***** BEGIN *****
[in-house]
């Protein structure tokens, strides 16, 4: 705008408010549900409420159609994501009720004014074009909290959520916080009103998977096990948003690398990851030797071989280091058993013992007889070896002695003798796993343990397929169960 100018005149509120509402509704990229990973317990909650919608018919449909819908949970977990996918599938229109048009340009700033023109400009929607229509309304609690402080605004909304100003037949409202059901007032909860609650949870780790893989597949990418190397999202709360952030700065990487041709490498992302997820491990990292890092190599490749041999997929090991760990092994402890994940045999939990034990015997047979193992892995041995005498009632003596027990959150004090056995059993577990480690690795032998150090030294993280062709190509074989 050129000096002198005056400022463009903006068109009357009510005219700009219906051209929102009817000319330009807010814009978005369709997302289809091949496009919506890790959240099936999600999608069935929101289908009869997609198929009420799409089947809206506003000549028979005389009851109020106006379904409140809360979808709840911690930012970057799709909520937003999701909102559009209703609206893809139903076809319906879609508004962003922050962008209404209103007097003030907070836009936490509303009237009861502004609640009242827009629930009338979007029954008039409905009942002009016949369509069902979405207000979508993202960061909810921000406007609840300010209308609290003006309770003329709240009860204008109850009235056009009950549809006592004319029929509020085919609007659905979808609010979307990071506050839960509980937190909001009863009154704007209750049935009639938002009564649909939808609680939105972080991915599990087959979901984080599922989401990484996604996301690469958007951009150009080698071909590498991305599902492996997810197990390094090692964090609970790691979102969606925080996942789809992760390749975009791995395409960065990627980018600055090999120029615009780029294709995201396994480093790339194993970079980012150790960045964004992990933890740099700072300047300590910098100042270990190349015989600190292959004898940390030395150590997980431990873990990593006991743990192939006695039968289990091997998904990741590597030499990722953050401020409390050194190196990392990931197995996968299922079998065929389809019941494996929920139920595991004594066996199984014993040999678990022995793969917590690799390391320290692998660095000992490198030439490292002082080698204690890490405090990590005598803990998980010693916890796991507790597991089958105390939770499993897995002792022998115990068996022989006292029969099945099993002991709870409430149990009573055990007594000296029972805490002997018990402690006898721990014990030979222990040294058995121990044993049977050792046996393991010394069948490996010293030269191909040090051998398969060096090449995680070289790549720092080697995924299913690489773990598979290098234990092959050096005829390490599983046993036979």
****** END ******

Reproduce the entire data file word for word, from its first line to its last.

[in-house]
């Protein structure tokens, strides 16, 4: 705008408010549900409420159609994501009720004014074009909290959520916080009103998977096990948003690398990851030797071989280091058993013992007889070896002695003798796993343990397929169960 100018005149509120509402509704990229990973317990909650919608018919449909819908949970977990996918599938229109048009340009700033023109400009929607229509309304609690402080605004909304100003037949409202059901007032909860609650949870780790893989597949990418190397999202709360952030700065990487041709490498992302997820491990990292890092190599490749041999997929090991760990092994402890994940045999939990034990015997047979193992892995041995005498009632003596027990959150004090056995059993577990480690690795032998150090030294993280062709190509074989 050129000096002198005056400022463009903006068109009357009510005219700009219906051209929102009817000319330009807010814009978005369709997302289809091949496009919506890790959240099936999600999608069935929101289908009869997609198929009420799409089947809206506003000549028979005389009851109020106006379904409140809360979808709840911690930012970057799709909520937003999701909102559009209703609206893809139903076809319906879609508004962003922050962008209404209103007097003030907070836009936490509303009237009861502004609640009242827009629930009338979007029954008039409905009942002009016949369509069902979405207000979508993202960061909810921000406007609840300010209308609290003006309770003329709240009860204008109850009235056009009950549809006592004319029929509020085919609007659905979808609010979307990071506050839960509980937190909001009863009154704007209750049935009639938002009564649909939808609680939105972080991915599990087959979901984080599922989401990484996604996301690469958007951009150009080698071909590498991305599902492996997810197990390094090692964090609970790691979102969606925080996942789809992760390749975009791995395409960065990627980018600055090999120029615009780029294709995201396994480093790339194993970079980012150790960045964004992990933890740099700072300047300590910098100042270990190349015989600190292959004898940390030395150590997980431990873990990593006991743990192939006695039968289990091997998904990741590597030499990722953050401020409390050194190196990392990931197995996968299922079998065929389809019941494996929920139920595991004594066996199984014993040999678990022995793969917590690799390391320290692998660095000992490198030439490292002082080698204690890490405090990590005598803990998980010693916890796991507790597991089958105390939770499993897995002792022998115990068996022989006292029969099945099993002991709870409430149990009573055990007594000296029972805490002997018990402690006898721990014990030979222990040294058995121990044993049977050792046996393991010394069948490996010293030269191909040090051998398969060096090449995680070289790549720092080697995924299913690489773990598979290098234990092959050096005829390490599983046993036979």